Ixtapa Zihuatanejo, Mexico



June 12, 2005, Ed Kunze, Ixtapa Zihuatanejo, Mexico Blue and Black Marlin Fishing Survey Report:

Ixtapa Zihuatanejo Blue and Black Marlin in May

By Ed Kunze

This last few weeks at Ixtapa Zihuatanejo have seen some of the best blue marlin fishing to be found in any part of the world.

Even though it is now June, this blitz is continuing, but not quite as strong as the incredible pace of the last month.

The Ixtapa Zihuatanejo sportfishing fleet totaled more than 160 blue or black marlin landed this last May! All of this was from a fleet of only 10 to 12 boats a day, fishing with relatively light tackle for our bread and butter fish of the area, the aerobatic sailfish.

This averages out to five blue or black marlin per day, for each of the 31 days of May. It does not include the numerous strikes and lost fish. When you are actually fishing for sailfish with 30 to 50-pound gear, and blue marlin with an average weight of 250 pounds attack your trolled bait, the odds are definitely in favor of the marlin.

As an interesting comparison, in a survey of all the boats getting a marlin, the pangas and the cruisers were almost in a virtual tie. Some boats, such as one private yacht with Capt. Leo at the helm, targeted the marlin for the entire month. They caught 24 marlin, and lost another 35 opportunities. Others, like the panga Gringo Loco, with Capt. Luis, caught 11 blues in 18 days on the water, plus several large yellowfin tuna. Two of his largest tuna were over 250 pounds.

I spent quite a bit of time on the phone yesterday, and also on the pier this morning. I talked to almost every captain to develop the following survey. We really are having a world class month for blue marlin here.

The sad thing is the amount of marlin brought in by the commercial pangueros. I also questioned every captain of their opinion of how many marlin were caught by the commercial fleet. Not one captain ever told me less than five or six a day! Most captains estimated more. I personally witnessed over 15 commercial marlin on one day.

The commercial guys are also using a rod and reel, or trolling a large live bait with a hand line. But the fact remains, no matter who caught the marlin, there are a lot of them here.

SURVEY RESULTS: Blue and Black Marlin Caught at Ixtapa Zihuatanejo during May 2005, surveyed by Ed Kunze.

PANGAS: Dos Hermanos I, Capt. Adolpho, 3; Dos Hermanos II, Capt. Cheva, 3; Gitana I, Capt. Santiago, 5; Gringo Loco, Capt. Luis, 11; Gran Jefe, Capt. Indio, 4; Whiskey III, Capt. Arturo, 2; Esturion III, Capt. Juan, 3; Misc. with only 1, various, 10; TOTAL: 46.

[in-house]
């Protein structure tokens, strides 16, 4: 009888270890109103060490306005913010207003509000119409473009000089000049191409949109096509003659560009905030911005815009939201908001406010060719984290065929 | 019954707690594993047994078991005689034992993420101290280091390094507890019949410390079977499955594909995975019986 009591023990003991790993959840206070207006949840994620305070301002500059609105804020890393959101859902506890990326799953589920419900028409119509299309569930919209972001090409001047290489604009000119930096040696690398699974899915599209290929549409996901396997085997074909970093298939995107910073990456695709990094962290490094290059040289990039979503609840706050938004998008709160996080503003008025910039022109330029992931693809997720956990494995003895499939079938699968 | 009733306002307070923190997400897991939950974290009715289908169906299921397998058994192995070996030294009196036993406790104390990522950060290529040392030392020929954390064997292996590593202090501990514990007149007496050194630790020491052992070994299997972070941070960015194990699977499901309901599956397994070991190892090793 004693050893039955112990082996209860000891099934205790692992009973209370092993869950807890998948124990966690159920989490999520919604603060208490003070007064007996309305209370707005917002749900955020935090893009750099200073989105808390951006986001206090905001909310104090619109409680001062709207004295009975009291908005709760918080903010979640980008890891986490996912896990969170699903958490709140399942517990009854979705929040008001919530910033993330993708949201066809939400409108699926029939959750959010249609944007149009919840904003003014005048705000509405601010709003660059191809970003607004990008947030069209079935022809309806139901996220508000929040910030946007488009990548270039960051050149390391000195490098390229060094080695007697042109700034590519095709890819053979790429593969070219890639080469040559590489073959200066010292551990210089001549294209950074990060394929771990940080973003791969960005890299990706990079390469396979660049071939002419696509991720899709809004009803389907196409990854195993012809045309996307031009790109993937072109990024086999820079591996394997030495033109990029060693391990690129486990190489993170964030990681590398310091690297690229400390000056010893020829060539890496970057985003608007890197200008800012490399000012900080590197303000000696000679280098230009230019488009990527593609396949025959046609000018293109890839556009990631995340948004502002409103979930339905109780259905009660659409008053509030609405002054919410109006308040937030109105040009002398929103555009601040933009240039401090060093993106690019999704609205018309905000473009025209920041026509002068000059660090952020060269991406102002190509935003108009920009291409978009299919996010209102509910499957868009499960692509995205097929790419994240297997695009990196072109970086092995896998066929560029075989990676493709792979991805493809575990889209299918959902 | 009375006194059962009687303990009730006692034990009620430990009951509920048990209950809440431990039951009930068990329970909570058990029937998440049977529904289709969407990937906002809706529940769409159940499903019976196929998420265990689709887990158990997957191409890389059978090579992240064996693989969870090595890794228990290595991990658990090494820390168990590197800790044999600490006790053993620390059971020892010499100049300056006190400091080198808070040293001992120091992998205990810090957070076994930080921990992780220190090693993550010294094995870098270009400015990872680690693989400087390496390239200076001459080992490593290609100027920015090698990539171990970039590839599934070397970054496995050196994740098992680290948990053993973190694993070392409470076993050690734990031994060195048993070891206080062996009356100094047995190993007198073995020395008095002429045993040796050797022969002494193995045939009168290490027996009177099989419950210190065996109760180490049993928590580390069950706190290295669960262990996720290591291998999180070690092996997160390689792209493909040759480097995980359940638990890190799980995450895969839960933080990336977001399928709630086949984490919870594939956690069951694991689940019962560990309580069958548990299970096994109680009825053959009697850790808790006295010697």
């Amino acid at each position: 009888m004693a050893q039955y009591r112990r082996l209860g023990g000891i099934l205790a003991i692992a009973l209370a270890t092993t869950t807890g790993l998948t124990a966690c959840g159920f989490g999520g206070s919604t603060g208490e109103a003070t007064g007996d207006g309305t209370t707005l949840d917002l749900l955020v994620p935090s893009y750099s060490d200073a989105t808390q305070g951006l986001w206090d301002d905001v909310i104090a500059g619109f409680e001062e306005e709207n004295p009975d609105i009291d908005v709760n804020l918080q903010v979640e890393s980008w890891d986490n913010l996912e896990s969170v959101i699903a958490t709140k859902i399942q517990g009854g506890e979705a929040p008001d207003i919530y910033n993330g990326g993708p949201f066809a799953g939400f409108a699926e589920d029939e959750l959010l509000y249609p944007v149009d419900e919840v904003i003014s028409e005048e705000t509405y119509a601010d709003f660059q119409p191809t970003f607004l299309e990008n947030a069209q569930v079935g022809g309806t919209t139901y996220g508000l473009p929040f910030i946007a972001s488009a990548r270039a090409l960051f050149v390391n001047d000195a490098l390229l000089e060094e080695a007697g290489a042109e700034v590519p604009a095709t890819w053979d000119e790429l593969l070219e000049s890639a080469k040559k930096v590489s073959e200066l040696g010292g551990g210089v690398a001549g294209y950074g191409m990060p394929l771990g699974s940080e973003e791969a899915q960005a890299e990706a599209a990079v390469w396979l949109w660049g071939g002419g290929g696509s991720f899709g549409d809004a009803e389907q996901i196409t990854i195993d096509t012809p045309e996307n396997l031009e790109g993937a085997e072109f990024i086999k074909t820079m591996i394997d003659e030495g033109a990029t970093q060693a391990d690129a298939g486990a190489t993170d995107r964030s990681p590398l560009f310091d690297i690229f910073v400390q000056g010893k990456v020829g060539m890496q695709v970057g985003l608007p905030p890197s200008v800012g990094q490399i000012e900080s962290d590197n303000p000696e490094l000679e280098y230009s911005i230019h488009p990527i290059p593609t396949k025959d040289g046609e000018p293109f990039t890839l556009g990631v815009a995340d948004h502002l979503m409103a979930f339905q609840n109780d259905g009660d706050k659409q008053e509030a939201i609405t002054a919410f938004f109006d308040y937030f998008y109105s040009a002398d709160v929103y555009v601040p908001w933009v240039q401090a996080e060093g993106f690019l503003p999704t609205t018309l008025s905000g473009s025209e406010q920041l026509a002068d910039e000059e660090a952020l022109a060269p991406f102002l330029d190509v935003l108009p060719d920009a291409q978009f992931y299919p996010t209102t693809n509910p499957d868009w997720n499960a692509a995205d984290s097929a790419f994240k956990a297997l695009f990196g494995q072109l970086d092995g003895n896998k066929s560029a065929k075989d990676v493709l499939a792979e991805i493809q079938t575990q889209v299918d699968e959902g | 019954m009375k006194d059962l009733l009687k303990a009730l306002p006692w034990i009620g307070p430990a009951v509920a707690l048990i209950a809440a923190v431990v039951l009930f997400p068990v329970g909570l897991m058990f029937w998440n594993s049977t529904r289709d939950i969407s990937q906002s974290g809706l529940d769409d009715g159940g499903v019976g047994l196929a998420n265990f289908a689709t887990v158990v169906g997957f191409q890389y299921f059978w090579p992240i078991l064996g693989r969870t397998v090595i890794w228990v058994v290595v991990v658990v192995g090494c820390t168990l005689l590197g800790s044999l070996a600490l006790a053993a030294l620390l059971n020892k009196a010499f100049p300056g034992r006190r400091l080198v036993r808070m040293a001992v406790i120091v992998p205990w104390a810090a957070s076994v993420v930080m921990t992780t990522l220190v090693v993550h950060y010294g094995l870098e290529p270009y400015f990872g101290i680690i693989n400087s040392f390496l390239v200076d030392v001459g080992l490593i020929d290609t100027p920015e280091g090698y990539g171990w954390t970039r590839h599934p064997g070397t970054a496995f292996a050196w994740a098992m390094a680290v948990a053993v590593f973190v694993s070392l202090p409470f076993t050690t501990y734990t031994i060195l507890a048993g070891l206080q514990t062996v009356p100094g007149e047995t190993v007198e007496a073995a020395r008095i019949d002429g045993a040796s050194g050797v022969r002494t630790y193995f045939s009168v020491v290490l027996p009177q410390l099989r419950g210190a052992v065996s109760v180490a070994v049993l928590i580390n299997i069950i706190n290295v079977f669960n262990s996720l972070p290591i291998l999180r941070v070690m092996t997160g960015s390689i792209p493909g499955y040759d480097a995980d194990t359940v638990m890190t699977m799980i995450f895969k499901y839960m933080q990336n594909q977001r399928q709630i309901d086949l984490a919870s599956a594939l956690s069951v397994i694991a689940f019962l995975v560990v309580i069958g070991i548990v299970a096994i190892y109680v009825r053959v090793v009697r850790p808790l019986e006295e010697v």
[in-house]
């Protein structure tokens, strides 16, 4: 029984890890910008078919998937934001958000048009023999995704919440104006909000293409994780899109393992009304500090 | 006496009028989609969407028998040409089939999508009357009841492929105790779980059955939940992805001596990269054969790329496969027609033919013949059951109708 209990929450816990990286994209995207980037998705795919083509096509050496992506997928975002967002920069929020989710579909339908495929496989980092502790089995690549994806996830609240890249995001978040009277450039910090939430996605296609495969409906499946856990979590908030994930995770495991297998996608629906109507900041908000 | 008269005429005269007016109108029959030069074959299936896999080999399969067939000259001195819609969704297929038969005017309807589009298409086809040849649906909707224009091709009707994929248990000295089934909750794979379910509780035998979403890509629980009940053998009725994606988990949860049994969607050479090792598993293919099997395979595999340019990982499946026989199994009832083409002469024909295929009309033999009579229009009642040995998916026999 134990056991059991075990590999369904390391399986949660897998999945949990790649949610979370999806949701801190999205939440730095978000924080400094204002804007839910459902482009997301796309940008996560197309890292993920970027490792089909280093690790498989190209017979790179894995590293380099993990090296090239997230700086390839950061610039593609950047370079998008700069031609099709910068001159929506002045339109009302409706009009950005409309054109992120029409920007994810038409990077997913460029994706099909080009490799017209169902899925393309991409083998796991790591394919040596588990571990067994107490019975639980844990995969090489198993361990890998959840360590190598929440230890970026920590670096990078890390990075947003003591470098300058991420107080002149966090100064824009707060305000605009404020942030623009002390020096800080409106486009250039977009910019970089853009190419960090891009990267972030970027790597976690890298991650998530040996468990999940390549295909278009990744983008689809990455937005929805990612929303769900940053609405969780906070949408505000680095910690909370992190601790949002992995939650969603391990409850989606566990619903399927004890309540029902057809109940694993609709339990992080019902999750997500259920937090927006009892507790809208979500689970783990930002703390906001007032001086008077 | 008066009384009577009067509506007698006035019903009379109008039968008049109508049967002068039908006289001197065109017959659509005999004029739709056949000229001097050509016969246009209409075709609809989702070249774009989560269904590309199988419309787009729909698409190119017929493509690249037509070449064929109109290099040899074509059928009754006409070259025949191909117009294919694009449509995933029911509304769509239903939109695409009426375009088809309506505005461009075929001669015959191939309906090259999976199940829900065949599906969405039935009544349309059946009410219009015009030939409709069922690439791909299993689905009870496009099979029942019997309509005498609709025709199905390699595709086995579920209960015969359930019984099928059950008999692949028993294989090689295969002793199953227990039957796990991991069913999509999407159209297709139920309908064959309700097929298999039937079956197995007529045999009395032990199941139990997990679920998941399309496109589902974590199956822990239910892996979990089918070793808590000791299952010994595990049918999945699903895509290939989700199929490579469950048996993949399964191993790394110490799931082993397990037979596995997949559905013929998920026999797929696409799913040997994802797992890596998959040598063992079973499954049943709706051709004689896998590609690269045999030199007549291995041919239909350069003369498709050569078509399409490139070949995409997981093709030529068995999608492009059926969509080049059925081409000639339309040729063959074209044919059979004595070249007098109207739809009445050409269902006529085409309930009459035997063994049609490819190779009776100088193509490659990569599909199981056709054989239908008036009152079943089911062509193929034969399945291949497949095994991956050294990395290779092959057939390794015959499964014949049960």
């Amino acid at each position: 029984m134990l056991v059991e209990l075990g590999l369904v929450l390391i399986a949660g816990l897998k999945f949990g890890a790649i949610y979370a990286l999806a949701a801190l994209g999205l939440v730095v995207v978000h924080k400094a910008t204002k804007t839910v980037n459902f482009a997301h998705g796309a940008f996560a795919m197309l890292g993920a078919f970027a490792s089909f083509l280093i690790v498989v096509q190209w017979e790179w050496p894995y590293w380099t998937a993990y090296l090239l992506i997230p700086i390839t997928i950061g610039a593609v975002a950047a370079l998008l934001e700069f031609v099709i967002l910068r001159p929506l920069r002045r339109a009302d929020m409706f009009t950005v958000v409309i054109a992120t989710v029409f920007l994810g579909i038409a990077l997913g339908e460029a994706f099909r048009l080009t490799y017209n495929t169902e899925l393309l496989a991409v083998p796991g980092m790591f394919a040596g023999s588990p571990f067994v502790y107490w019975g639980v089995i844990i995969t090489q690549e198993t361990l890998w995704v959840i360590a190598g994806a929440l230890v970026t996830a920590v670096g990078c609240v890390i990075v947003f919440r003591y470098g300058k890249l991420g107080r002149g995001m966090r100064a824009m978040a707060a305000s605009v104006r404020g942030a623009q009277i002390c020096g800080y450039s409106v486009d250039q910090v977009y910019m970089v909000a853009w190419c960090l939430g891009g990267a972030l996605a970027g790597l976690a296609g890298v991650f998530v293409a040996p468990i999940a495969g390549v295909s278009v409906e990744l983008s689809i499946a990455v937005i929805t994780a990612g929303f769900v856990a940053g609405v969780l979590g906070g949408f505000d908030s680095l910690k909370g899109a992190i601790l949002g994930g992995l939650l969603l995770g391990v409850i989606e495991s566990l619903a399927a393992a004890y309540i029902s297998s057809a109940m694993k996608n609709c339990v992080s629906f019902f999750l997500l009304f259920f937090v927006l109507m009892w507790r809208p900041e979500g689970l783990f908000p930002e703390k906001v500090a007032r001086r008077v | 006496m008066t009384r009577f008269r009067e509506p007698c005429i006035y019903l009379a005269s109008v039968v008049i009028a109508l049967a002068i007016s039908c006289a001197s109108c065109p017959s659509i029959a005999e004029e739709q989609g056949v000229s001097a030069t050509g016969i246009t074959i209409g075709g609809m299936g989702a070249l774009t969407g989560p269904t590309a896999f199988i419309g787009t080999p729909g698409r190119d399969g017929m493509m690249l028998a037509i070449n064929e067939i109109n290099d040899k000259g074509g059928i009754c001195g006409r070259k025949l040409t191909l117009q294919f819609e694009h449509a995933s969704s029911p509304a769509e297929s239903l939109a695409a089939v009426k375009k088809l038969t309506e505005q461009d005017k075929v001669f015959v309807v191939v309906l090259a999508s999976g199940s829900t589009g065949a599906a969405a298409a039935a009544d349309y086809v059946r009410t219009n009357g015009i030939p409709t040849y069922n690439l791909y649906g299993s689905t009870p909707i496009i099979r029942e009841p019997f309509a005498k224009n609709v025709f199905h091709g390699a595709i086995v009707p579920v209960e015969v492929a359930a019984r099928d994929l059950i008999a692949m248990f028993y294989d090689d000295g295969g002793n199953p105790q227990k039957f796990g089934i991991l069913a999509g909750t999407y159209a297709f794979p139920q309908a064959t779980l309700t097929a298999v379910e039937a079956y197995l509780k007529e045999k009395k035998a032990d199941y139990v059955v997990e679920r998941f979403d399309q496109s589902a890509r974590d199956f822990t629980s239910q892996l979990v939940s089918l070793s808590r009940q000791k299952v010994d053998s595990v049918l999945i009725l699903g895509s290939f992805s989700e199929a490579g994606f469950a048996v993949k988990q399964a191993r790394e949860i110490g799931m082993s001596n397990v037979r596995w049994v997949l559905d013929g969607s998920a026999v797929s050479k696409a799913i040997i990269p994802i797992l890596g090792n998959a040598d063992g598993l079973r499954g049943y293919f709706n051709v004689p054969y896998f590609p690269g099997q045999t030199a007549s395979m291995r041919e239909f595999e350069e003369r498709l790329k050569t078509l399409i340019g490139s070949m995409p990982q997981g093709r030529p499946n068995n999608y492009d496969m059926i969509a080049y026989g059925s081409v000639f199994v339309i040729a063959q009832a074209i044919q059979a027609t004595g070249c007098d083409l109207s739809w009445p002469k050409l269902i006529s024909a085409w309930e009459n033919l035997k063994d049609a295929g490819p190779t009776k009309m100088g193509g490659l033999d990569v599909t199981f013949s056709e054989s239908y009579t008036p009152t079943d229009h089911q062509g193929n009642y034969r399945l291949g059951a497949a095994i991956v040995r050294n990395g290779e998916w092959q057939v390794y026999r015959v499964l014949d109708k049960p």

CRUISERS: Vamonos I, Capt. Ruben, 8; Vamonos II, Capt. Rene, 2; Vamonos III, Capt. Isidro, 4; Intruza, Capt. Chiquis, 4; Yellowfin II, Capt. Ruben, 1; Suerte Rube, Capt. Fito, 3; Esturion II, Capt. Alfredo, 7; Marlin Azul, Capt. Javier, 2; Whiskey II, Capt. Pepino, 10; Don Gordo, Capt. Poli, 4; TOTAL: 45.

PRIVATE YACHTS: Marina Ixtapa, various captains, 30; TOTAL: 30.



In addition to these landing totals, approximately an equivalent number of blue and black marlin were hooked but lost.

I have included the commercial pangueros figure of catching only 40 marlin this last month. Nothing could be more wrong than that statement! In reality, they averaged a minimum of 5 to 6 marlin a day, for a total of at least 160 blue or black marlin. Their total is the same as all the fleet and sport boats combined. It is sad, but true. The hotels and restaurants create the demand, and the commercial pangueros create the supply.

It is legal for them to catch one marlin a day, just as any sport caught bill fish, but to sell the marlin for gain is illegal. Lax controls and lack of enforcement people here also create the situation.

(See "Mexico Fishing News" online for current fishing reports, photos, weather, and water temperatures from Ixtapa Zihuatanejo and other major Mexican sportfishing areas. Vacation travel articles, fishing maps and seasonal calendars, and fishing related information for Ixtapa Zihuatanejo may be found at Mexfish.com's main Ixtapa Zihuatanejo page.